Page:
You’ve heard about all the problems with Reinhart and Rogoff. But how about the problems with Baker, Bloom and Davis?
On Sunday, Bill McNabb, Chairman and CEO of Vanguard, published an op-ed in the Wall Street Journal arguing that “since 2011 the rise in overall policy uncertainty has created a $261 billion cumulative drag on the economy (the equivalent of more than $800 per person in the country).” This is proof, McNabb says, that “developing a credible, long-term solution to the country’s staggering debt is the biggest collective challenge right now.”
Specifically, the policy uncertainty McNabb is looking at comes from “the debt-ceiling debacle in August 2011, the congressional supercommittee failure in November 2011, and the fiscal-cliff crisis at the end of 2012.” There’s no doubt that these episodes hurt the economy.
But the Vanguard study. McNabb says, is based on the “invaluable work” of Stanford University’s Nicholas Bloom and Scott Baker and the University of Chicago’s Steven Davis. The Bloom, Baker and Davis measure of policy uncertainty gets a lot of attention — but it’s shot through with holes.
The best work on this has been done — once again — by Wonkblog contributor and Roosevelt fellow Mike Konczal. The key point is that the measure constructed by Bloom, Baker and Davis is driven not so much by policy uncertainty but by talking points that include the word “uncertainty.”
Permit me a long block quote from Konczal’s piece:
How do they construct the search of newspaper articles for their index, which generates a lot of the movement?Their news search index is constructed with four steps. They first isolate their search to a set of articles from 10 major newspapers (USA Today, the Miami Herald, the Chicago Tribune, the Washington Post, the Los Angeles Times, the Boston Globe, the San Francisco Chronicle, the Dallas Morning News, the New York Times, and the Wall Street Journal). They then search articles for the term “uncertainty” or “uncertain.” They then filter again for the word “economic” or “economy.” With economic uncertainty flagged, they then filter again for one of the following words to identify government policy: “policy,” “‘tax,” “spending,” “regulation,” “federal reserve,” “budget,” or “deficit.”See the problem? We don’t know what specific stories are in their index; however, we can use their search terms listed above to find which articles would have likely qualified. Let’s take a story from their first listed paper, USA Today, “Obama taking aim at GOP pledge on campaign trail,” from August 28, 2010 (for the rest of this post, I’m going to underline the words in quotes that would trigger inclusion in their policy uncertainty index):Brendan Buck, a spokesman for the House GOP lawmakers who crafted the pledge, said “it’s laughable that the president would try to lecture anyone on.” [....] Buck said the pledge was developed to address voter worries about high unemployment and record levels of government and debt.“While the president has exploded federal spending and ignored Americans who are asking, ‘Where are the jobs?’, the pledge offers a plan to end the economic uncertainty and create jobs, as well as a concrete plan to rein in Washington’s runaway spending spree,” Buck said.Spokespeople for the conservative movement tell reporters that President Obama’s policies are causing economic uncertainty. Reporters write it down and publish it. Economic researchers search newspapers for stories about economic uncertainty and policy, and create a policy uncertainty index out of those talking points.There’s much more here (and even more here). Konczal goes on to note that a news article in which economists were quoted arguing that policy uncertainty isn’t hurting the economy would, under this measure, be counted as evidence that policy uncertainty is hurting the economy! “The empirical problems with this measure of policy uncertainty always bias the results upward,” writes Konczal. “Data is never perfect, so it is important to understand which way it is likely to bias. The noise machine of talking points biases this index upwards, but any stories pushing back against this uncertainty meme would also push the index upwards.”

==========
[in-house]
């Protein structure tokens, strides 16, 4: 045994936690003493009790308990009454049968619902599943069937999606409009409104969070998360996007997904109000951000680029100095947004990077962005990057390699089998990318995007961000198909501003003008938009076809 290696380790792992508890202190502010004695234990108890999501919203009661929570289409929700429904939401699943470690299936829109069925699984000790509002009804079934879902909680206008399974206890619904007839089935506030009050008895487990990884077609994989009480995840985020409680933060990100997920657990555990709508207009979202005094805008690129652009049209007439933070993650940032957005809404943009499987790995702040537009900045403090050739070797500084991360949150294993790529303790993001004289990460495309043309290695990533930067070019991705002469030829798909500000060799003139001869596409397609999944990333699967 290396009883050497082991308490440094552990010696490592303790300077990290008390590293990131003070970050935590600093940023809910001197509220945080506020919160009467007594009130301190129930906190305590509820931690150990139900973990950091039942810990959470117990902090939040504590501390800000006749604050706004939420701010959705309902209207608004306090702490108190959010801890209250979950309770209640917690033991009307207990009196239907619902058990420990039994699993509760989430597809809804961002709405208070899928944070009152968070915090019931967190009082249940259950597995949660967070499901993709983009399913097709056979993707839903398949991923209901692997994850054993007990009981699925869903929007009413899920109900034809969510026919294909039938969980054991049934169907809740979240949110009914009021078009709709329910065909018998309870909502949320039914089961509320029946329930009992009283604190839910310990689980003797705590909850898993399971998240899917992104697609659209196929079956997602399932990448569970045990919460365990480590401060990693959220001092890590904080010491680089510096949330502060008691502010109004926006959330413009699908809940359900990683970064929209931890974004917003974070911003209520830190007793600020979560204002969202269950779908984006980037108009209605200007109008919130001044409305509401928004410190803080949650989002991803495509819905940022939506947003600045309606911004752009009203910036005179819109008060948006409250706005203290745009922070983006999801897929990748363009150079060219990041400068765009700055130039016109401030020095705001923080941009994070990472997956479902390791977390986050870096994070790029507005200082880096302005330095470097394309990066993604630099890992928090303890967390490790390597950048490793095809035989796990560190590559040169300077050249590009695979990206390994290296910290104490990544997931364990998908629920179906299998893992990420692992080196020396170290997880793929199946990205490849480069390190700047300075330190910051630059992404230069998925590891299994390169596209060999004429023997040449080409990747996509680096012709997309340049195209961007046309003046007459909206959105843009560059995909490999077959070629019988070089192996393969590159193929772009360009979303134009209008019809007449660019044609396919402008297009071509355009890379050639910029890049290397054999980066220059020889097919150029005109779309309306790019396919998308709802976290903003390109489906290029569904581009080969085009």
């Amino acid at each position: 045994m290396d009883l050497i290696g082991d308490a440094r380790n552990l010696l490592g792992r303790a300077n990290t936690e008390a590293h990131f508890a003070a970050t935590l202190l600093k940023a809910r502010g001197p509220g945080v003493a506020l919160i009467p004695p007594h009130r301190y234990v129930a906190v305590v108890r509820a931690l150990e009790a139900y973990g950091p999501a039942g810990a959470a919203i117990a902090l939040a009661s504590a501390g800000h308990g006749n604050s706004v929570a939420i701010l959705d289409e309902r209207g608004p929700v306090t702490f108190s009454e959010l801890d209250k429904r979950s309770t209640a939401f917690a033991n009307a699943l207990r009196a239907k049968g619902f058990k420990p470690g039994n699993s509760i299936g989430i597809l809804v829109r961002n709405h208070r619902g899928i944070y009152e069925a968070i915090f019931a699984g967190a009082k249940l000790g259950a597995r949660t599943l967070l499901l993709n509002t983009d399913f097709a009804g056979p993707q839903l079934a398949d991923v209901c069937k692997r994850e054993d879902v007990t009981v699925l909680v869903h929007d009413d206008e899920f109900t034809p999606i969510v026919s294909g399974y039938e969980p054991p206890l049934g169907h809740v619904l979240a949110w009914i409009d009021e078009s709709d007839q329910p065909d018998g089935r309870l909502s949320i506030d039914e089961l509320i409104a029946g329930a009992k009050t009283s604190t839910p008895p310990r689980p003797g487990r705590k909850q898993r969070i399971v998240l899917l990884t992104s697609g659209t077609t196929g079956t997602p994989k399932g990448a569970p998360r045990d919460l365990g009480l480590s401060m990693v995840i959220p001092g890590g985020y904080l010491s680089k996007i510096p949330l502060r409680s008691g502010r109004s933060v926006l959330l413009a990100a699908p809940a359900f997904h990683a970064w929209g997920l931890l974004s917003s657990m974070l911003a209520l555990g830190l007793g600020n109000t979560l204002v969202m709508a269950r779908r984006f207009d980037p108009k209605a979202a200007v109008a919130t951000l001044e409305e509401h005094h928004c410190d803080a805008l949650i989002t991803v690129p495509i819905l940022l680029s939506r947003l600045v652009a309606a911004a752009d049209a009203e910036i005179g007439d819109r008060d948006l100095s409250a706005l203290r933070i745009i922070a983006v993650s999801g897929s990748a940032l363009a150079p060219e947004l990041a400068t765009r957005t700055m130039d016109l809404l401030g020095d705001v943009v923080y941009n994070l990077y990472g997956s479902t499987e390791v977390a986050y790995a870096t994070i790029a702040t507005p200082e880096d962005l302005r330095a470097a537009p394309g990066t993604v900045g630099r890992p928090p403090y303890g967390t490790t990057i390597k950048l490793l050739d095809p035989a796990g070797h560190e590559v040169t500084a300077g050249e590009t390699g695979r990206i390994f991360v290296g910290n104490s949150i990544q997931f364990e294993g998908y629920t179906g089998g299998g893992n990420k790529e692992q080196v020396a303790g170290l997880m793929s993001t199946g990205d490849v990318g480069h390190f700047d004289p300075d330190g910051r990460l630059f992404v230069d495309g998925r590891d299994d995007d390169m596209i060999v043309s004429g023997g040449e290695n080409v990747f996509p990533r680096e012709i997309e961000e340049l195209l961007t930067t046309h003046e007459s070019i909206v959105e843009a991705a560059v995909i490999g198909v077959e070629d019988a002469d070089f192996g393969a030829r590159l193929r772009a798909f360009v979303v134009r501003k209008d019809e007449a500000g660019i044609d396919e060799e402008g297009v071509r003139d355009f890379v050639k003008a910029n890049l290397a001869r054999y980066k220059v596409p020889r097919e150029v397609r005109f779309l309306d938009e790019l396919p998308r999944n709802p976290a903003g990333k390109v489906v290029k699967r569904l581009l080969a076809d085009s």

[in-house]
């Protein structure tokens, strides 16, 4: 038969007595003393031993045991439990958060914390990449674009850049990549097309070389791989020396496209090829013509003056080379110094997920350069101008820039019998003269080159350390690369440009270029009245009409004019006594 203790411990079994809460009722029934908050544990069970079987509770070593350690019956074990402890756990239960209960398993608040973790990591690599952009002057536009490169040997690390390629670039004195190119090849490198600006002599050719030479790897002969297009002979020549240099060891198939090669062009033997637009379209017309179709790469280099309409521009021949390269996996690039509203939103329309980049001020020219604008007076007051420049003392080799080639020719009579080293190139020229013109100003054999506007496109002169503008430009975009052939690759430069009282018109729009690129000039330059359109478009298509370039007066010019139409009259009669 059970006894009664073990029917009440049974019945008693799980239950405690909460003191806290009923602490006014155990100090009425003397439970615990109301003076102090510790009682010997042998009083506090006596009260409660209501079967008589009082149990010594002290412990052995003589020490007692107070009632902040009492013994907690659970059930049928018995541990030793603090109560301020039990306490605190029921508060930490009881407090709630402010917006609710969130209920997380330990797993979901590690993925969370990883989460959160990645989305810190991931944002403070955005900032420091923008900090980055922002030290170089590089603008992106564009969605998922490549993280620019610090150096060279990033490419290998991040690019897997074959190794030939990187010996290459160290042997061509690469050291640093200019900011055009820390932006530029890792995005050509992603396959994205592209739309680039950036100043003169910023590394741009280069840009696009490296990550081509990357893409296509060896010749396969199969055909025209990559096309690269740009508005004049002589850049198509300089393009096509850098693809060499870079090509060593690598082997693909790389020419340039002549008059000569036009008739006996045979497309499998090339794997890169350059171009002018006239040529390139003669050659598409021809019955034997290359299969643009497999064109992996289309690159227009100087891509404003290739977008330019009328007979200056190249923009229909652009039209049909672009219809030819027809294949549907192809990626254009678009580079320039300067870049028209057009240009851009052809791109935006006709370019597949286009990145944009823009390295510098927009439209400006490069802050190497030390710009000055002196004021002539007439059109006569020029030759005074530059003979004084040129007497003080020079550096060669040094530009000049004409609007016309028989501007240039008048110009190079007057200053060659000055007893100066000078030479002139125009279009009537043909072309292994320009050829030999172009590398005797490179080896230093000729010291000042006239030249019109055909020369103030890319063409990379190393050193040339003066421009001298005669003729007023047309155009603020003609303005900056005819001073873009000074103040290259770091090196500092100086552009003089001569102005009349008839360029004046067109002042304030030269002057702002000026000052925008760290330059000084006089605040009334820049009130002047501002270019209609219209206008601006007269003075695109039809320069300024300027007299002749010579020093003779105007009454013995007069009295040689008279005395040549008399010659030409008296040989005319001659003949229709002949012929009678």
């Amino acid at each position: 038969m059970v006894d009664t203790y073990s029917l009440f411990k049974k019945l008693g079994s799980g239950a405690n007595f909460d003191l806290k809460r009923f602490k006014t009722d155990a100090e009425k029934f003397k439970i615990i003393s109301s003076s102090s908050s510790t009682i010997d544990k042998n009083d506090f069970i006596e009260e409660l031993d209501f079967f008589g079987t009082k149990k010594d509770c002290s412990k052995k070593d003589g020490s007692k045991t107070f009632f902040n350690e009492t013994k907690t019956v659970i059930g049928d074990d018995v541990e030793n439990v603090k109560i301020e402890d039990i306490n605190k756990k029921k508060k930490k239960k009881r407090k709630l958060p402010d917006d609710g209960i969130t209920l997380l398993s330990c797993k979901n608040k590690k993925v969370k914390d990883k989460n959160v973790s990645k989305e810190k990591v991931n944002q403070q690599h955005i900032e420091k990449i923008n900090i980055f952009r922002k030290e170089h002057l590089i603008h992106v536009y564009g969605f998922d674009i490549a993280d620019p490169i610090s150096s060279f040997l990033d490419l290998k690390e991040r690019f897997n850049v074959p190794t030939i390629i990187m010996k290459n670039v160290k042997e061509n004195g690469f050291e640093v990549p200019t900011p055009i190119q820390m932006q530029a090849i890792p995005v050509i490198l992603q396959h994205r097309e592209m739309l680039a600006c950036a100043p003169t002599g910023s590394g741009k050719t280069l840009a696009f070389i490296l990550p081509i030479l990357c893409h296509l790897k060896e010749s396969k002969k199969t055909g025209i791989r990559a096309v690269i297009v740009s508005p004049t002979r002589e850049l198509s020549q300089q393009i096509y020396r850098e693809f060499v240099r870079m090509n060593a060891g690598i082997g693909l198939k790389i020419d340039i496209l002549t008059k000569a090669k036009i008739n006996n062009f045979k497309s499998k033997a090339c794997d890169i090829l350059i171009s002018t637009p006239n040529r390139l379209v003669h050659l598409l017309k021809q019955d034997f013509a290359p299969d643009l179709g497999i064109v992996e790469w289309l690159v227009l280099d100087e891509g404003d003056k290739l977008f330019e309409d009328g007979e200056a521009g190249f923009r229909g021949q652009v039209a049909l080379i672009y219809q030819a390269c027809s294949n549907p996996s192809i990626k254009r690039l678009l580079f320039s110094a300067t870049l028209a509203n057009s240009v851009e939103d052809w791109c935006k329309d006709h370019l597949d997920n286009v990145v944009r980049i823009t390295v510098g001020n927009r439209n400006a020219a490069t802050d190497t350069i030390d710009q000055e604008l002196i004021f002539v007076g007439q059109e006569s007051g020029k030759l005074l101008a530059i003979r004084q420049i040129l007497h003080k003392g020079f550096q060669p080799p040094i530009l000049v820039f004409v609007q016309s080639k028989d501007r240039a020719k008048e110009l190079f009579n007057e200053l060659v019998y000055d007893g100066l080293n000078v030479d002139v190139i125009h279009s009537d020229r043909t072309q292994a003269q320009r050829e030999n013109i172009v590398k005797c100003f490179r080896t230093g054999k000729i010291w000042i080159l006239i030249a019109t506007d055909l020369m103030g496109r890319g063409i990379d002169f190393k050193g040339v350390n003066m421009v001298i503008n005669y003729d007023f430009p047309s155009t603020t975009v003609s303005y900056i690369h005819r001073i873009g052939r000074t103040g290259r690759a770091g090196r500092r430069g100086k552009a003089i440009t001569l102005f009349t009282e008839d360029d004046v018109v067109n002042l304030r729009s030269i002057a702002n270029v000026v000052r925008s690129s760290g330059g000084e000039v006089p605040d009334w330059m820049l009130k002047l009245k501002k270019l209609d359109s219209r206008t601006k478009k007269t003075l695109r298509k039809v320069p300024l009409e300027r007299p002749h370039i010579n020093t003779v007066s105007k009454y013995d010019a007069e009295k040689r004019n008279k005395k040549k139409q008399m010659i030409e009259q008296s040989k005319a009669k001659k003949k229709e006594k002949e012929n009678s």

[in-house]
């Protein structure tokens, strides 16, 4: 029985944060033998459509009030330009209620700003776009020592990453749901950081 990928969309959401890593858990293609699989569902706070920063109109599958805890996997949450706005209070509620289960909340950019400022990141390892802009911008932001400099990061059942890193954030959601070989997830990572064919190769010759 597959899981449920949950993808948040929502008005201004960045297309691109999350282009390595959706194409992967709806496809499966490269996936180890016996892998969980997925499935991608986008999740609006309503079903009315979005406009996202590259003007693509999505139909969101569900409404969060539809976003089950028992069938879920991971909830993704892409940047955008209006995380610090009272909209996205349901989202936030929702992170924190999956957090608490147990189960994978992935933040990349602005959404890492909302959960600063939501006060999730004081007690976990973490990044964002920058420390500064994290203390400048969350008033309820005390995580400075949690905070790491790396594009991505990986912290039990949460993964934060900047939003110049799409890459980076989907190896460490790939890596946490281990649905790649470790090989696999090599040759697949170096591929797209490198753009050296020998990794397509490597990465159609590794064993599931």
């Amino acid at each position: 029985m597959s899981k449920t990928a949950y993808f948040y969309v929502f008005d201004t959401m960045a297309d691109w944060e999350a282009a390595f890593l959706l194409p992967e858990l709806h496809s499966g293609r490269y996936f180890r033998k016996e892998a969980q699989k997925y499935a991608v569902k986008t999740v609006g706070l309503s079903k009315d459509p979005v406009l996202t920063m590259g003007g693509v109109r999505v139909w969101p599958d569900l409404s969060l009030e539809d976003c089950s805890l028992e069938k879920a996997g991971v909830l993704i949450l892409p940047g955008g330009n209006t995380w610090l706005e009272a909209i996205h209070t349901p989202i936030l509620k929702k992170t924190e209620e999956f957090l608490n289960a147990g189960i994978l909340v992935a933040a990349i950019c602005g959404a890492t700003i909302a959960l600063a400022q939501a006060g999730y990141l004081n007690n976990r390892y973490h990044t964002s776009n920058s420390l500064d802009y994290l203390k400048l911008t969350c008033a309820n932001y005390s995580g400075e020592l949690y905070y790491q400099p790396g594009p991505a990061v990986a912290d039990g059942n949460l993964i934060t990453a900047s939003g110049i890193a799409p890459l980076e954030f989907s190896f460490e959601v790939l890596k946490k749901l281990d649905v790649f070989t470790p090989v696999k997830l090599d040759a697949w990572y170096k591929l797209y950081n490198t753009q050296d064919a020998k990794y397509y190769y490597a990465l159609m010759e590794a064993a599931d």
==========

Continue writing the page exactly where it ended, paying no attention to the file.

The motto of the story is the same as in Reinhart and Rogoff: The numbers these studies — and the studies based on these studies — spit out look very solid and confident and authoritative. But when you get under the hood and look at the methodology, the process leading to those numbers often isn’t particularly convincing. And so the sweeping conclusions based off those numbers should also be taken with a grain of salt...